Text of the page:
• There will be plenty of pressure on Klay Thompson and James Wiseman to produce for the Warriors during the upcoming season, Kendra Andrews of NBC Sports Bay Area notes. It’s unlikely that the Warriors’ floor-spacing will improve until Thompson’s return, and they need Wiseman to develop into a frontcourt force in order to become a contender again.
  • Suns wing Cameron Johnson has changed representation, hiring agents Ty Sullivan, Steve Heumann, Melvin Booker and Simone Capers of CAA Basketball, Chris Haynes of Yahoo Sports tweets. Johnson, who is entering his third season in the league, averaged 8.2 PPG in 21 game during Phoenix’s postseason run to the Finals. Johnson, a 2019 lottery pick, is extension-eligible next offseason. Melvin Booker is Devin Booker‘s father.

Lakers Trade Marc Gasol, Second-Rounder, Cash To Grizzlies

4:57pm: The trade is official, according to a Grizzlies press release (Twitter link).

1:38pm: The Grizzlies remain active on the trade market, according to ESPN’s Adrian Wojnarowski, who reports (via Twitter) that Memphis has agreed to acquire Marc Gasol, a 2024 second-round pick, and cash from the Lakers in exchange for the draft rights to 2016 second-rounder Wang Zhelin.

The swap will send Gasol back to the team with whom he earned three All-Star berths and a Defensive Player of the Year award, but the reunion will be short-lived. As Wojnarowski explains, the Grizzlies and Gasol have already agreed that he’ll be waived in order to allow him to remain in Spain with his family.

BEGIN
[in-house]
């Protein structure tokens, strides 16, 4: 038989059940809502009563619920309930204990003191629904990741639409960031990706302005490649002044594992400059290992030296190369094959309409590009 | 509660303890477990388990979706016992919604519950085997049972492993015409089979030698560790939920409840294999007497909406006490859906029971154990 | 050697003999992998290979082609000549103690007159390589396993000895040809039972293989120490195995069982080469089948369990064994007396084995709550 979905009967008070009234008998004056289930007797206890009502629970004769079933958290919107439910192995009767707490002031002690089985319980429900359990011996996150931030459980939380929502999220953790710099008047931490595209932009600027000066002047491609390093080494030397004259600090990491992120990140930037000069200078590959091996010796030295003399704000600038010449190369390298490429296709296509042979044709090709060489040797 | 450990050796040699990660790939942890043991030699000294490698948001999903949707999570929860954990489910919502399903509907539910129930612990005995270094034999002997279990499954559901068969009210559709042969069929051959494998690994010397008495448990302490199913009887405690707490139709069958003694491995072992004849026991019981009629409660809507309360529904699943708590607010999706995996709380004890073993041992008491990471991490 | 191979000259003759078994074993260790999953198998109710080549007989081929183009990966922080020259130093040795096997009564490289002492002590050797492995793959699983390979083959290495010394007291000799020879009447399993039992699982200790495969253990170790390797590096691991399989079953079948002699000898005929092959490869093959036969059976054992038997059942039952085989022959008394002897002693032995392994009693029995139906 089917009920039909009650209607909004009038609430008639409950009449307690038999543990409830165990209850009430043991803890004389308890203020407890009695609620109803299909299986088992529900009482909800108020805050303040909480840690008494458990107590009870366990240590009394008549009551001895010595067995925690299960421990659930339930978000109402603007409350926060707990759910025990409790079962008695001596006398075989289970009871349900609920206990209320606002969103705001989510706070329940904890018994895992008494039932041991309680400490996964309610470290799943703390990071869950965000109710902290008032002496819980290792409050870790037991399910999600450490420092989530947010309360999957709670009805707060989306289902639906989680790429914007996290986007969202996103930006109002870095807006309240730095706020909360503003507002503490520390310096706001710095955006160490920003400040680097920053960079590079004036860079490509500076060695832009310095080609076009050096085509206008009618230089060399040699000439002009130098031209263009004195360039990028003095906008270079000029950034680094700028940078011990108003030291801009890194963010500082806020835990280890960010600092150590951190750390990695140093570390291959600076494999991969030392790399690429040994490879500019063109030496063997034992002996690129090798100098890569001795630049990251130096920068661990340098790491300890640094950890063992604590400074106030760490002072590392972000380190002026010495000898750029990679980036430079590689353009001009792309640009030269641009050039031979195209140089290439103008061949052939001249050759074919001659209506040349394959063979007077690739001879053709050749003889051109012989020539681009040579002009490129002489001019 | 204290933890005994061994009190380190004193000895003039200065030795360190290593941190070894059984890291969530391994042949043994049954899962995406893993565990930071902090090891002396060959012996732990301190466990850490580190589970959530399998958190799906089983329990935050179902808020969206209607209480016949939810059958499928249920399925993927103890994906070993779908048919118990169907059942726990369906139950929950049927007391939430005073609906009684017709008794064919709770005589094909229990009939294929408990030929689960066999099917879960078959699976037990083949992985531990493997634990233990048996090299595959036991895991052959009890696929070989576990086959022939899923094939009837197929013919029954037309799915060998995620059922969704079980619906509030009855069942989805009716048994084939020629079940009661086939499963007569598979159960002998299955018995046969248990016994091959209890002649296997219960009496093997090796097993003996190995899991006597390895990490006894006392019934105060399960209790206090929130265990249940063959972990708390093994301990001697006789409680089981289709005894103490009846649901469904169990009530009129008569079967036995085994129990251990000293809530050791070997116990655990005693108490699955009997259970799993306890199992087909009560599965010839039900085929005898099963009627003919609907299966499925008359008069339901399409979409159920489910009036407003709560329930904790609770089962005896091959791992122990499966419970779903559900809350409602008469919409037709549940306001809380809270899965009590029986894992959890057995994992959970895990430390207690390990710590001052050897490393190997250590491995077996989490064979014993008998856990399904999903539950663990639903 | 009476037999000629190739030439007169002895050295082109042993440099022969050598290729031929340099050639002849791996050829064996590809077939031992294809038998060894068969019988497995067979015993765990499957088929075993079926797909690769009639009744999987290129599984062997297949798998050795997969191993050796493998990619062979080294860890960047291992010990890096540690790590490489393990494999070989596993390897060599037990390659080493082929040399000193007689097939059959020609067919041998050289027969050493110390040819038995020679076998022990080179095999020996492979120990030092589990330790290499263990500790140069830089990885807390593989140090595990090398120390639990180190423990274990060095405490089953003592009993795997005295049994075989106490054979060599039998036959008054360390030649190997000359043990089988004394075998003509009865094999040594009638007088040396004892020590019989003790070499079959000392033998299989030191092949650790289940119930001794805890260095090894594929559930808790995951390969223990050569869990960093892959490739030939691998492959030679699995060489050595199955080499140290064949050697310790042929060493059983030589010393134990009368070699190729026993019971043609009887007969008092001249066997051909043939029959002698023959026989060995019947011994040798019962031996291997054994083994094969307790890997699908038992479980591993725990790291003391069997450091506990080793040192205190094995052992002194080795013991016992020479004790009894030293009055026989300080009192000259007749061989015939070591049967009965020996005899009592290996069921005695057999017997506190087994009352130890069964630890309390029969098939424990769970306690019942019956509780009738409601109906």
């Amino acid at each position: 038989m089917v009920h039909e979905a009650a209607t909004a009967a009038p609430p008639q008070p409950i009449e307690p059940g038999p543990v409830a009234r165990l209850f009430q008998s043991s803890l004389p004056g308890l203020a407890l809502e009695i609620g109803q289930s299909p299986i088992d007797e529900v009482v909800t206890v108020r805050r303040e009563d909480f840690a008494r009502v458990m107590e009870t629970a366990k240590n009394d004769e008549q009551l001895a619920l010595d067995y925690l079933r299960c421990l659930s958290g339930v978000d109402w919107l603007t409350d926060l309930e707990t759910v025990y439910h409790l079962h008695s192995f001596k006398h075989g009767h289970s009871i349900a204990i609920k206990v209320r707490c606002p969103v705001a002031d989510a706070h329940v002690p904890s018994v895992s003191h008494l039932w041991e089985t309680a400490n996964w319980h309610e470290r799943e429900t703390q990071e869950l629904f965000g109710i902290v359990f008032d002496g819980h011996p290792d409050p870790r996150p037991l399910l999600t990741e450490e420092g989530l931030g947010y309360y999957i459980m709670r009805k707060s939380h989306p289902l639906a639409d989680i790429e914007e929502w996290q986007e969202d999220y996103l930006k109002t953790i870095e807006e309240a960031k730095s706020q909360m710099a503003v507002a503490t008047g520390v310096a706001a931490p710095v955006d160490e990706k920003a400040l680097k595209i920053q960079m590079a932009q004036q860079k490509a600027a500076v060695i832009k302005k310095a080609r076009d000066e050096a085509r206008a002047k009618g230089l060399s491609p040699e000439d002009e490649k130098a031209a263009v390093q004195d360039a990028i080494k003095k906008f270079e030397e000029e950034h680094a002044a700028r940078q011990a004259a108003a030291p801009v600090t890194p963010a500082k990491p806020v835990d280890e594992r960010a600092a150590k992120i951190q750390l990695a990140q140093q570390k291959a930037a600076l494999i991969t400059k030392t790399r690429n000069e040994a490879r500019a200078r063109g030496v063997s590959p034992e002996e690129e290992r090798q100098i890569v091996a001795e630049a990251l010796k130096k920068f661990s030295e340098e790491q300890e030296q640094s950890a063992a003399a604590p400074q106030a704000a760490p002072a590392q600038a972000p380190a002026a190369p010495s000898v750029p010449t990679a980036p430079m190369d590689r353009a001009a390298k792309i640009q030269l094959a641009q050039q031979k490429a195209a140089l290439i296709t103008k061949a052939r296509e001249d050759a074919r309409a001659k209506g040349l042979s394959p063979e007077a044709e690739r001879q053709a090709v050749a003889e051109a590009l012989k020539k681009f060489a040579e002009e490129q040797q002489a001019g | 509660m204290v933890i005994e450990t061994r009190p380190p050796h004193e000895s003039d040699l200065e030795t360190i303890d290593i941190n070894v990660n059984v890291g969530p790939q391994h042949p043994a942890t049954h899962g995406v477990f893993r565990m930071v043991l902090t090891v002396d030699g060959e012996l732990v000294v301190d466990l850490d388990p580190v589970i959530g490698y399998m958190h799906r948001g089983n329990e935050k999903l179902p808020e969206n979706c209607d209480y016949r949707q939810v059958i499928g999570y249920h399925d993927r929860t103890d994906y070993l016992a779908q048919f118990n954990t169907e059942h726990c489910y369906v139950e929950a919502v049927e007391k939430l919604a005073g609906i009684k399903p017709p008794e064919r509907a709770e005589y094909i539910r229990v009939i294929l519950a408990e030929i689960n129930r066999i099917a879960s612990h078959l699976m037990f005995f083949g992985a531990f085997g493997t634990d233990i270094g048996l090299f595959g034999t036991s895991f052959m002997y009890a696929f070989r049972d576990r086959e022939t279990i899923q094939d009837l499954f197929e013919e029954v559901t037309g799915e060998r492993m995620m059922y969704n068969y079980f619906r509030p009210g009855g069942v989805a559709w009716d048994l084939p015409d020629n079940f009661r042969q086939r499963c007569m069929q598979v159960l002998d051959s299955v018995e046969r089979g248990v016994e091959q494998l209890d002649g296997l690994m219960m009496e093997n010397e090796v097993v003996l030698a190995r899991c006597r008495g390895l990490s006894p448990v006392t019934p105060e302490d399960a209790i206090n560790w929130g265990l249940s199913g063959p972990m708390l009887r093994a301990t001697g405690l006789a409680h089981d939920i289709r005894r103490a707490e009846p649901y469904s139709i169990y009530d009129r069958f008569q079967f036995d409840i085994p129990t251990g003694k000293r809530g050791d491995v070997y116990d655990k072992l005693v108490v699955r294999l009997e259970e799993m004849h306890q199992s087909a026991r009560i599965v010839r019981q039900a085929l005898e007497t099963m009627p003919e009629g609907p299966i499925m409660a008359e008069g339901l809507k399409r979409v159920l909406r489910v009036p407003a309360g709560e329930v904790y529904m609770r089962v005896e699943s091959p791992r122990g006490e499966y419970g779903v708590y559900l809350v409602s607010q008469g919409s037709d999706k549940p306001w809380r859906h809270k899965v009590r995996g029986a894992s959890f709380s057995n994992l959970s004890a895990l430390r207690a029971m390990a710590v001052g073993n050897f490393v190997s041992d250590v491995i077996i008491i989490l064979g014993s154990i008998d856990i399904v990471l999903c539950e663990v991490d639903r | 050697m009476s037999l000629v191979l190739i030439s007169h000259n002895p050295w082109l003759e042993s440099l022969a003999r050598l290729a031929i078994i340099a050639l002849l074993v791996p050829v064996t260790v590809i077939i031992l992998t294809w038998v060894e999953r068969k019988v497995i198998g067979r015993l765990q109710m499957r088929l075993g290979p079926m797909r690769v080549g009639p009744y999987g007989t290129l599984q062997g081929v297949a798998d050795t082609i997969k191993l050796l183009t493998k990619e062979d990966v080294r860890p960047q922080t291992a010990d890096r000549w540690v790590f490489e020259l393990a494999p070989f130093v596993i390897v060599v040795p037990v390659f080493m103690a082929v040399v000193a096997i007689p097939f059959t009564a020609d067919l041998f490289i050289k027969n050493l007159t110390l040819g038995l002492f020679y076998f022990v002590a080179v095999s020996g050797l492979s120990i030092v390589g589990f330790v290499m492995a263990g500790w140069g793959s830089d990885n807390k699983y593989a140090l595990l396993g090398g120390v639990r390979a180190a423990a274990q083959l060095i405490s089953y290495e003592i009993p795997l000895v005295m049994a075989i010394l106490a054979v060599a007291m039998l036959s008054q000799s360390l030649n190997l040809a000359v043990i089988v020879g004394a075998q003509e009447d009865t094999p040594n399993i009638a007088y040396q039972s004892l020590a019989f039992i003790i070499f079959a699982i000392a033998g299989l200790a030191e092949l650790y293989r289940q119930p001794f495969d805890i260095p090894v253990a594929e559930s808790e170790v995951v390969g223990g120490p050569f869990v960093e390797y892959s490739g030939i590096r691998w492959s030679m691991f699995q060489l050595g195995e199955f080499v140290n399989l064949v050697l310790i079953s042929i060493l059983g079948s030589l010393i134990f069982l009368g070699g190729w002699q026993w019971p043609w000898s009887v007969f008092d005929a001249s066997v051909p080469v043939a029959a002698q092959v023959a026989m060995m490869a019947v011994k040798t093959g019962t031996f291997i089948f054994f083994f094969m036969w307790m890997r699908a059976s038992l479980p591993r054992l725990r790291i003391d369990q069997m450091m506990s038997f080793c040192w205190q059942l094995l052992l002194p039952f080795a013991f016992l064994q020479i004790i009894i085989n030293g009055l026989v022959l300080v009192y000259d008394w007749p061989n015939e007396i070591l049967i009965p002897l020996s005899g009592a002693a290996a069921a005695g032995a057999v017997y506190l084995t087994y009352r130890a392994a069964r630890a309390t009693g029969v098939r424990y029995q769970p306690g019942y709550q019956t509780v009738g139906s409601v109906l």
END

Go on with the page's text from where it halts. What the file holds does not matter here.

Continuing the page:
Gasol told reporters following Spain’s elimination from the Olympics last month that he intended to continue his NBA career and play out the last year of his contract with Los Angeles. However, there had been increasing chatter in recent weeks that suggested the veteran center had played his last game as a Laker. As Kyle Goon of the Southern California News Group tweets, the “writing was on the wall” for Gasol following L.A.’s signing of DeAndre Jordan on Thursday.

It’s unclear if Gasol is set to retire as a player or if he simply won’t seek a new team right away after being released by the Grizzlies. Either way, the move will open up a roster spot for the Lakers and save them some money, even after accounting for the cash they send to Memphis in the deal.

Taking into account Gasol’s $2.69MM salary and the accompanying luxury-tax penalty, Wojnarowski estimates that L.A. will recoup about $10MM. The Lakers will have 13 players on guaranteed contracts once the deal is finalized, leaving two spots open on the 15-man roster, though the club may only fill one of them for the start of the regular season.

Los Angeles also gets the rights to Wang, the 57th pick in the 2016 draft. However, it looks like he was just included to make the deal legal — he seems unlikely to sign an NBA contract anytime soon.

As for the Grizzlies, this will be their seventh trade of the summer, including the Juan Hernangomez deal with Boston that’s not yet official. Like many of Memphis’ other trades, this one won’t move the needle much, but allows the team to acquire a minor asset in the form of a 2024 second-rounder. That pick will be the Lakers’ own and is unprotected, per Chris Herrington of The Daily Memphian (Twitter link).